Unsurprisingly, you can’t ace all of your classes if you aren’t studying effectively. Fortunately, there are plenty of ways to study better; below are eight tips to help you study effectively in order to improve your grades in school.
8 Tips for Studying effectively
- Plan Out Your Study Time
- Optimize Your Study Environment
- Dealing With Distractions
- Use Flashcards
- Start Studying Before Class Starts
- Take Breaks
- Read Related Books During Breaks
- Go Over Old Notes
1) Plan Out Your Study Time
Make a schedule and stick to it. Choose a quiet place where you won’t be disturbed. Make sure that all of your study materials are close at hand and that your workspace is well-lit and comfortable. Choose an effective time when you won’t feel rushed; early morning study sessions may work best for some people while night owls find it easier to stay up late.
2) Optimize Your Study Environment
If you’re trying to study effectively, look around your study environment. Does it help or hinder your ability to learn? Often, small changes can make a big difference in how well you can absorb information.
For example, keeping snacks and beverages away from your desk might sound like it would make studying less enjoyable—but if those things aren’t there, you won’t be distracted by cravings and calories (thus allowing yourself to focus better).
Make other minor adjustments around your home: It’s not uncommon for students to say they’re more productive at their local coffee shop than they are at home.
If that sounds like you, try taking notes at Starbucks (where there’s no background noise) as opposed to on your couch (where distractions abound).
3) Dealing With Distractions
Being distracted is something that affects us all, no matter how hard we try to avoid it. Distractions happen. There are some ways to cut down on distractions, though. You can use apps like SelfControl or Freedom to block yourself off from distracting websites and social media networks, but what about more traditional distractions?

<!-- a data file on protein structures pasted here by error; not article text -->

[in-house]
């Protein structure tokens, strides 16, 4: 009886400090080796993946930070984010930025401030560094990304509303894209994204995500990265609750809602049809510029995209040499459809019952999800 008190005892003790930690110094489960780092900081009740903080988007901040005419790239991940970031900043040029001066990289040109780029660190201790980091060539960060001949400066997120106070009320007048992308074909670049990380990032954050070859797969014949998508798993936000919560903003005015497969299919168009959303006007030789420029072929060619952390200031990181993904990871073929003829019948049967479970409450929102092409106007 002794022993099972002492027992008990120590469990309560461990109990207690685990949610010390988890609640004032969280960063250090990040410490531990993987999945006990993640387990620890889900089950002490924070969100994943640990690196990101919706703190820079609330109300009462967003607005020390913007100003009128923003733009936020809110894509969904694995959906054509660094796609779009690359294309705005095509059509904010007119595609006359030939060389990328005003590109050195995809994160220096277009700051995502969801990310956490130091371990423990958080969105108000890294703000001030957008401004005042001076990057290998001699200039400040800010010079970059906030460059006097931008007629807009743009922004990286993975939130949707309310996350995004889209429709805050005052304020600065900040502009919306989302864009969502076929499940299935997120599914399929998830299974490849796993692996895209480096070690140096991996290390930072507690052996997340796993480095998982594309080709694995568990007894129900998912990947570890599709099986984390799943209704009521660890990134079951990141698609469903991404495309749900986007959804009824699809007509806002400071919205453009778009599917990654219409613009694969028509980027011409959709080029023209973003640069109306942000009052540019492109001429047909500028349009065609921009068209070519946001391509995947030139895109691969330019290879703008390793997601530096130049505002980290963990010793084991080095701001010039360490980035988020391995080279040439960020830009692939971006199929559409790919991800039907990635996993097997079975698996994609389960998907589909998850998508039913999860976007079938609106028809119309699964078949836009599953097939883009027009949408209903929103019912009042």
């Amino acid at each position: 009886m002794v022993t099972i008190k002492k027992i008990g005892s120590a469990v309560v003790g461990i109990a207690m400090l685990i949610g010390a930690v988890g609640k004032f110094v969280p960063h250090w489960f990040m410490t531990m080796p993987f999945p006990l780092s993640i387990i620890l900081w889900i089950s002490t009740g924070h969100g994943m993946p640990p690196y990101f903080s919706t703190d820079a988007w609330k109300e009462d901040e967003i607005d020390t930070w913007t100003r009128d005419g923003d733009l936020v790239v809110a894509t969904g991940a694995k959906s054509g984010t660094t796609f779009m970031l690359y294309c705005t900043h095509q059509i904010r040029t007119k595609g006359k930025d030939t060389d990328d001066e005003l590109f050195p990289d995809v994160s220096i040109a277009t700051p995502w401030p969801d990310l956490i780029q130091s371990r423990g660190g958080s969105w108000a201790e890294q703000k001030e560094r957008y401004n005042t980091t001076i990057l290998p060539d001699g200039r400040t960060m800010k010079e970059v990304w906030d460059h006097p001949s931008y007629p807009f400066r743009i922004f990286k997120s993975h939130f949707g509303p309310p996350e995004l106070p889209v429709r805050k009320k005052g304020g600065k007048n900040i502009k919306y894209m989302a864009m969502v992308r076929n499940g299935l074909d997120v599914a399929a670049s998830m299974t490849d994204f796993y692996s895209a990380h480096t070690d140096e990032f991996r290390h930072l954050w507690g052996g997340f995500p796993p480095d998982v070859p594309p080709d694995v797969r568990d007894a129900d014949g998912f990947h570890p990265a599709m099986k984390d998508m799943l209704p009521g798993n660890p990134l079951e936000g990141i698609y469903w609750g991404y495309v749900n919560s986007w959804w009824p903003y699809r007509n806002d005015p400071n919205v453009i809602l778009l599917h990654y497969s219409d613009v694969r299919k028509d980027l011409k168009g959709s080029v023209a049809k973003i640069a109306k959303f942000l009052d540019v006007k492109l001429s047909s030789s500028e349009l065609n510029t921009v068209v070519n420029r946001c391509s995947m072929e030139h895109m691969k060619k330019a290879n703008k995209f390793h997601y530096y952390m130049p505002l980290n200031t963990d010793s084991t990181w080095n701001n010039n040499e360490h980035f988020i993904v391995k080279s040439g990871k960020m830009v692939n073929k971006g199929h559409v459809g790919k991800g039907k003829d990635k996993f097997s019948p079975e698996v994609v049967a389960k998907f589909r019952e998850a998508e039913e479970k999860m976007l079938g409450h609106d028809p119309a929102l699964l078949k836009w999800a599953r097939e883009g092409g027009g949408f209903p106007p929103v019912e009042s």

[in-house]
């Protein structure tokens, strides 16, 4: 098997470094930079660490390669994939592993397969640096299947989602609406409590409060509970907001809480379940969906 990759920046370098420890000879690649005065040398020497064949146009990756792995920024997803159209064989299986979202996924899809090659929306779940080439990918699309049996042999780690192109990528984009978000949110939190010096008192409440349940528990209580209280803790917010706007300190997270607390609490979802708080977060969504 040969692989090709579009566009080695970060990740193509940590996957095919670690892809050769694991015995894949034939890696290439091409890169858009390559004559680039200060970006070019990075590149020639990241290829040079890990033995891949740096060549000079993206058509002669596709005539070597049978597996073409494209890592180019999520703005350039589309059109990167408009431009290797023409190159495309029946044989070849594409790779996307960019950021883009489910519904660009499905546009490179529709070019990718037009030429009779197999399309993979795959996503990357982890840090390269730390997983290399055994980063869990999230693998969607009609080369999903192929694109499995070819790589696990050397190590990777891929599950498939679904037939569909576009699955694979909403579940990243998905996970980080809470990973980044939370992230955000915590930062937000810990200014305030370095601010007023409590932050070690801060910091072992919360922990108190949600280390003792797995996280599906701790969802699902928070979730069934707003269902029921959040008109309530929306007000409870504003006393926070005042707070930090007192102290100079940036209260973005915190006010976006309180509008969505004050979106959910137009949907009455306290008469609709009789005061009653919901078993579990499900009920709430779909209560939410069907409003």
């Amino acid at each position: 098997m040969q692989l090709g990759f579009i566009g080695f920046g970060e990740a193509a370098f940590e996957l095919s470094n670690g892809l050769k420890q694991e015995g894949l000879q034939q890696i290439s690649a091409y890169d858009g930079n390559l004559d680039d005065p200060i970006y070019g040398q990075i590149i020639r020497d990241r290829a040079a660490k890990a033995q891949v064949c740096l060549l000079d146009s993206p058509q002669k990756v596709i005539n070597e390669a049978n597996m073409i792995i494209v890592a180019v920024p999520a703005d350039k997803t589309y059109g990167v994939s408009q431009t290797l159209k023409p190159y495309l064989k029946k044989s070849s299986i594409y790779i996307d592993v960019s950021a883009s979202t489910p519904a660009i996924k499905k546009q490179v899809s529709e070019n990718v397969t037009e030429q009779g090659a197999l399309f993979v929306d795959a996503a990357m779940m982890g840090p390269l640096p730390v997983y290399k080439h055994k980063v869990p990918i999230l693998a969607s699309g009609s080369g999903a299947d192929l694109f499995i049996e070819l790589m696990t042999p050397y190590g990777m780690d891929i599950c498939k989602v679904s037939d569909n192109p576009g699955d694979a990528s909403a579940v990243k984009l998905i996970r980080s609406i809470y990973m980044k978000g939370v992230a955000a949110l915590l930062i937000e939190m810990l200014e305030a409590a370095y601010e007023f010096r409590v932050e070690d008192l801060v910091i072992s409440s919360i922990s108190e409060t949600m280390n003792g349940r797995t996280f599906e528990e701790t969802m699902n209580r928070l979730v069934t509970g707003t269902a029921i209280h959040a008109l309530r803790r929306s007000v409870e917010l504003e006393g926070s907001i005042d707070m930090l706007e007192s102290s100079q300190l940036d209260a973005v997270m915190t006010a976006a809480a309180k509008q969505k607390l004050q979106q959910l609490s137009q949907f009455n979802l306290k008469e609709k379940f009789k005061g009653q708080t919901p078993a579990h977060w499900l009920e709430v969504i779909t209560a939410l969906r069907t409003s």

For example, everyone has a best friend who likes to stop by your desk every few minutes with a question—and those interruptions can really add up. If you have a particularly chatty roommate who just won’t leave you alone for five minutes at a time, take control of your environment by either asking them politely to visit with you later in your break room or buy earplugs!
In addition to chatty roommates and social media sites, harsh lights and temperatures also make our brains concentrate less effectively. Set aside an office space where you can study without having bright lights constantly shining in your eyes or extreme heat pumping through your air conditioning unit at 100% capacity.
4) Use Flashcards
If you’re trying to learn something new, flashcards are a great way to study. Put your flashcards in your pocket, purse or backpack so that you can refer to them when you have a free moment—even if it’s just waiting in line at Starbucks.
However, don’t just pull out a card and start memorizing—doing so won’t help you retain information very well. Instead, take your time to study each side of each card carefully before flipping it over and testing yourself on what you just learned.
5) Start Studying Before Class Starts